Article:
My interest in creating a better alternative to the current certifications is not new. Back in 2006, Mike Kelly and I started hosting workshops to plan an “Open Certification”. The idea was to create a huge, open pool of multiple-choice questions and to examine candidates via a random stratified sample of questions from the pool. However, there were some insurmountable problems:
- We were determined to not be tied to one proprietary body of knowledge. But consider this example: Suppose we are willing to accept six different widely-used definitions of “test case.” Which one is the right one for this exam? And what if the student encounters (and answers on the basis of) Definition 7? How do we say that one is wrong?
- The obvious way to deal with this is to write the question to say “Famous Person 1’s definition of test case is …” but what do people have to do to prepare for such an exam? Do they have to memorize 6 different definitions and the names of the people we tie those definitions to? Almost no one could pass such an exam. An even if you could pass it, all the memorizing you would have to do in order to pass it would be an abuse of your time.
- We were determined, back then, to do something extremely cheap or free. But the development and maintenance costs for the software and questions were going to be very high. Even if we could get volunteer labor to create the first drafts of the exam (and exam site), we would need to do a lot of sustaining engineering. People were going to have to be paid.
- The exam would be free but with this complex a series of questions, how long would it be before training companies started selling exam prep courses? The cost of the exams is not the big cost factor in the other certifications. It is the cost of the training. Were we kidding ourselves about making a difference here?
- Finally, there was the most difficult problem. Even if the exam was successful, it would still be a bunch of multiple-choice questions. Our approach to certification wouldn’t be offering any better evidence of deep knowledge or skill than the others.
I forget his exact words, but Mike laid out an important criterion early in the project. If we couldn’t be confident of developing something clearly better than the alternative we were replacing, we shouldn’t bother doing it. As we proceeded, it became clearer and clearer that we were creating something that might be cheaper, but that probably wasn’t better.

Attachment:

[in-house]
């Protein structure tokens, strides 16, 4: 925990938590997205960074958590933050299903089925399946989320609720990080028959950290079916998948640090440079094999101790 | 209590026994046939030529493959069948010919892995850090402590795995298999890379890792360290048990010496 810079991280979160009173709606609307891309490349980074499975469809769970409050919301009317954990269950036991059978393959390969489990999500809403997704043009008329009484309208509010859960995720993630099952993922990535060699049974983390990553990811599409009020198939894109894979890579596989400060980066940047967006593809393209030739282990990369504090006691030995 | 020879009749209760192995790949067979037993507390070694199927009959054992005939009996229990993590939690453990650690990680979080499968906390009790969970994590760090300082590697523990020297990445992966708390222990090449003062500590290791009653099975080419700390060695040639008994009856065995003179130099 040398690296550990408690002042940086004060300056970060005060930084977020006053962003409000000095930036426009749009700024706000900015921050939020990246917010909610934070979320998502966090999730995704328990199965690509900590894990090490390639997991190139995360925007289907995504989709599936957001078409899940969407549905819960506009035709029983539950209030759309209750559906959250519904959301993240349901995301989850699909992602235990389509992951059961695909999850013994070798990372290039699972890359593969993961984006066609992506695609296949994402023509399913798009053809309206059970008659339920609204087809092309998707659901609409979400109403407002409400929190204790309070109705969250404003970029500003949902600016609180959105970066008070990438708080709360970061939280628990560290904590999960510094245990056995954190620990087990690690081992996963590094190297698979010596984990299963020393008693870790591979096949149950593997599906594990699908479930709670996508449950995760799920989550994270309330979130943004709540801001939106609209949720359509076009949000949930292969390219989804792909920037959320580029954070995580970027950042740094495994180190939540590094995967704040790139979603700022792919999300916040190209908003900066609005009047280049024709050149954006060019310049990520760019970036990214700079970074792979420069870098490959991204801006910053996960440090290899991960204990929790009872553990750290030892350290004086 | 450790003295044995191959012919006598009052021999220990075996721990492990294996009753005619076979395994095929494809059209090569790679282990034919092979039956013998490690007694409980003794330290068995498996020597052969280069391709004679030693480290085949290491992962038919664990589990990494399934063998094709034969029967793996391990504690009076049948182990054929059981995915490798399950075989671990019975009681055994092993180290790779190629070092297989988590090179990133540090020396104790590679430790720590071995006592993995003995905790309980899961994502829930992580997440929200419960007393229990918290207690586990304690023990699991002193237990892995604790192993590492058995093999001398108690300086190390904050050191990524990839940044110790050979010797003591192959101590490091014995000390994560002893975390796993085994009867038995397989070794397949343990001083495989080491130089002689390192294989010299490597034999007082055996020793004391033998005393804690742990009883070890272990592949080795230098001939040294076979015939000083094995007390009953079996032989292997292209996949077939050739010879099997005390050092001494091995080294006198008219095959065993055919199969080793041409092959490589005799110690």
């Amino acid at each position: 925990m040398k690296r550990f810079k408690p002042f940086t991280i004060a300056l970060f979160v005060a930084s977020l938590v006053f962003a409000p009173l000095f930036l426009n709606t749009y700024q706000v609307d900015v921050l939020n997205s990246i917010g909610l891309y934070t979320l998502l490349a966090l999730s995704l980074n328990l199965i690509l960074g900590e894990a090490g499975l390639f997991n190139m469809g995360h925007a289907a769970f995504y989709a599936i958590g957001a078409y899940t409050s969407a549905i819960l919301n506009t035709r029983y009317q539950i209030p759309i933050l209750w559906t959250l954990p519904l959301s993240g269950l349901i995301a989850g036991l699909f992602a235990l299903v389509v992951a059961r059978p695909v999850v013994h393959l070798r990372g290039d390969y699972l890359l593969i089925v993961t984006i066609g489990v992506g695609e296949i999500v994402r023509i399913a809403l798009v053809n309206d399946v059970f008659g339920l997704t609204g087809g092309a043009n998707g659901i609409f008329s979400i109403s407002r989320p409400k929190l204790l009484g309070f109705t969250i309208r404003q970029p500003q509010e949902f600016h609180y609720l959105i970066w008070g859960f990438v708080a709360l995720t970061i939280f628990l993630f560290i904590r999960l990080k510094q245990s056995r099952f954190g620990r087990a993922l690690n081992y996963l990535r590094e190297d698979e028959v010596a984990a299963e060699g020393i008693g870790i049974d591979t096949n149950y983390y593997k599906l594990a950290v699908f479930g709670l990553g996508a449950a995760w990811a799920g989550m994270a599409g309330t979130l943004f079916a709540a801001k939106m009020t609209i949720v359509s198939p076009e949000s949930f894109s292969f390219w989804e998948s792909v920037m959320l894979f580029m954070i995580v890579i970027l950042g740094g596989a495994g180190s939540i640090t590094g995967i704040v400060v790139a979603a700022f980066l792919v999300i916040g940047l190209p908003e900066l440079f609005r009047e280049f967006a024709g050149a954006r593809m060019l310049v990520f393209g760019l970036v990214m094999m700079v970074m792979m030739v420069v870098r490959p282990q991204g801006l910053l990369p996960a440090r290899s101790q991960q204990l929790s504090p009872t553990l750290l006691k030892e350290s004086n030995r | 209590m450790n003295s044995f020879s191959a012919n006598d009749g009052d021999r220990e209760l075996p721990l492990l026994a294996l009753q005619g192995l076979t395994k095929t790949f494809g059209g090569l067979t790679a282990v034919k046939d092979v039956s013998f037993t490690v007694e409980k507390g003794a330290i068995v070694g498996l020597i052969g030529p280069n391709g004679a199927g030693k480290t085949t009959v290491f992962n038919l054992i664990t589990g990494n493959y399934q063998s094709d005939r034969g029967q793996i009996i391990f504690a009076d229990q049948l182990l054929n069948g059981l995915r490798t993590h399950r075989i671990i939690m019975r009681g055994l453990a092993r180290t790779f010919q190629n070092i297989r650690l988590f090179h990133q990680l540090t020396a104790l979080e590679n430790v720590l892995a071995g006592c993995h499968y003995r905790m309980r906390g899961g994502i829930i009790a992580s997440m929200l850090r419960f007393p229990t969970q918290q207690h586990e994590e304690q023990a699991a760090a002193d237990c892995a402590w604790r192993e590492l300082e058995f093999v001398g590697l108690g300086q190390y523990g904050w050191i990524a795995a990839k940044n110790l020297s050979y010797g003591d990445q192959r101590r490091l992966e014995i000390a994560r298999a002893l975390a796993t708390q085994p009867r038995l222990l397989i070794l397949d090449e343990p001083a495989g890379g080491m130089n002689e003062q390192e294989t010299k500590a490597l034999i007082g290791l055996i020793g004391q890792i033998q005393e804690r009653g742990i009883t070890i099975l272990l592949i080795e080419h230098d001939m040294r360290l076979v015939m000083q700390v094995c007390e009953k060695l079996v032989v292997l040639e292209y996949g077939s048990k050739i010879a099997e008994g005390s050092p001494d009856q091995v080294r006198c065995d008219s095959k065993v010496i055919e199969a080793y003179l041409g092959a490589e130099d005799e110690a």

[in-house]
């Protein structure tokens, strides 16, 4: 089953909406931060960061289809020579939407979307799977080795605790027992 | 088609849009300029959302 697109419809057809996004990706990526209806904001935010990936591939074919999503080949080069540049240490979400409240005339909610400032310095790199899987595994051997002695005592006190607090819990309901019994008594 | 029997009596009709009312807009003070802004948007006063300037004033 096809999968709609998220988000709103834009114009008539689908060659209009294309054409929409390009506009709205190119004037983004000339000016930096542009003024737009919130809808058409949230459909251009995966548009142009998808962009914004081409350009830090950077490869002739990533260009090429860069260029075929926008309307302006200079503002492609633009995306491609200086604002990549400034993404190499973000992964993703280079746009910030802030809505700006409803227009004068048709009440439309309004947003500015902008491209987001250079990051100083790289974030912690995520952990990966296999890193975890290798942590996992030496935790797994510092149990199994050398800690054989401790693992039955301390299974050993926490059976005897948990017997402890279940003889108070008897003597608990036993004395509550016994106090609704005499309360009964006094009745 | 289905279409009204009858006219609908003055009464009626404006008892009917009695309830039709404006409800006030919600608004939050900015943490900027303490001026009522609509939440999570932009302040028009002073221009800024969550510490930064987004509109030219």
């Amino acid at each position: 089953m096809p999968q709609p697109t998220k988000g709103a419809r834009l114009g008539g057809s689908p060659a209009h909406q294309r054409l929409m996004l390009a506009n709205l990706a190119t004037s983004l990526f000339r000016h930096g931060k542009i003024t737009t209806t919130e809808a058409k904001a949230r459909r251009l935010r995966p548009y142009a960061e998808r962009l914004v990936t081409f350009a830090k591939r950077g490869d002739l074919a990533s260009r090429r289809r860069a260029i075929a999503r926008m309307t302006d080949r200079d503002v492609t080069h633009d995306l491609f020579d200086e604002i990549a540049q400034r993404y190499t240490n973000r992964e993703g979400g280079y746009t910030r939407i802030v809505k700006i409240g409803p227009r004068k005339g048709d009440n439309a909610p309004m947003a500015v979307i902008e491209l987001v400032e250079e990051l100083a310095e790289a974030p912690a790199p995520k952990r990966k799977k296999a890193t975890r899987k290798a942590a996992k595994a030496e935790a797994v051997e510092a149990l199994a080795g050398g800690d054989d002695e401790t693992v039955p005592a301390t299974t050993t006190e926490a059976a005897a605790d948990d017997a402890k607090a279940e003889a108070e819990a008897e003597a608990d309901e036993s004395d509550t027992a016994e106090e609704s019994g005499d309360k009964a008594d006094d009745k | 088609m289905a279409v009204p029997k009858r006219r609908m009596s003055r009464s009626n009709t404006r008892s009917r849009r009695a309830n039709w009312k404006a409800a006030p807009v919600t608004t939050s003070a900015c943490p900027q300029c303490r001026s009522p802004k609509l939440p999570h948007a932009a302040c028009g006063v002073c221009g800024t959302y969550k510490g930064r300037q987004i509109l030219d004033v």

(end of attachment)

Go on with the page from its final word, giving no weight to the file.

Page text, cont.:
Eventually, we pulled the plug on Open Certification.
But that was not abandonment of the idea of a better certification. It was a recognition that we didn’t have a better idea, yet.
In parallel with the Open Certification project, I was transforming BBST from a purely academic course to a very student-challenging industrial course.
One of the really valuable outcomes of the Open Certification meetings was a “standard” for drafting challenging multiple-choice test questions. I applied this to the BBST courses, creating a suite of quiz questions that BBST’s graduates have come to know and love.
But we didn’t stop with multiple-choice. We used multiple-choice as a tutorial tool, not as the core examiner. BBST demanded a much higher level of knowledge and skill than I knew how to get from multiple-choice exams. I concluded that something along these lines was a better way to go.
Rather than trying to replace the ASQ/ISTQB/QAI approach, I think we can build on it.
- Let people get one of those credentials. Or let them get some other credential that is challenging but that approaches the field in less simplistic terms. Treat their credential-from-training as a baseline.
- From here, let the tester present a portfolio of evidence that s/he can do more than just pass an exam or two—that s/he can actually do competent work in the field.
The person who can demonstrate both, mastery of basic training and a competent portfolio gets an advanced certification.
I think this gives us two important advances:
- It breaks out of the ideological stranglehold that a few vendors have had on credentialing in our field.
- It presents a richer view of the capabilities and contributions of the person who carries the credential.
This isn’t perfect, but it’s better. I think that has some value.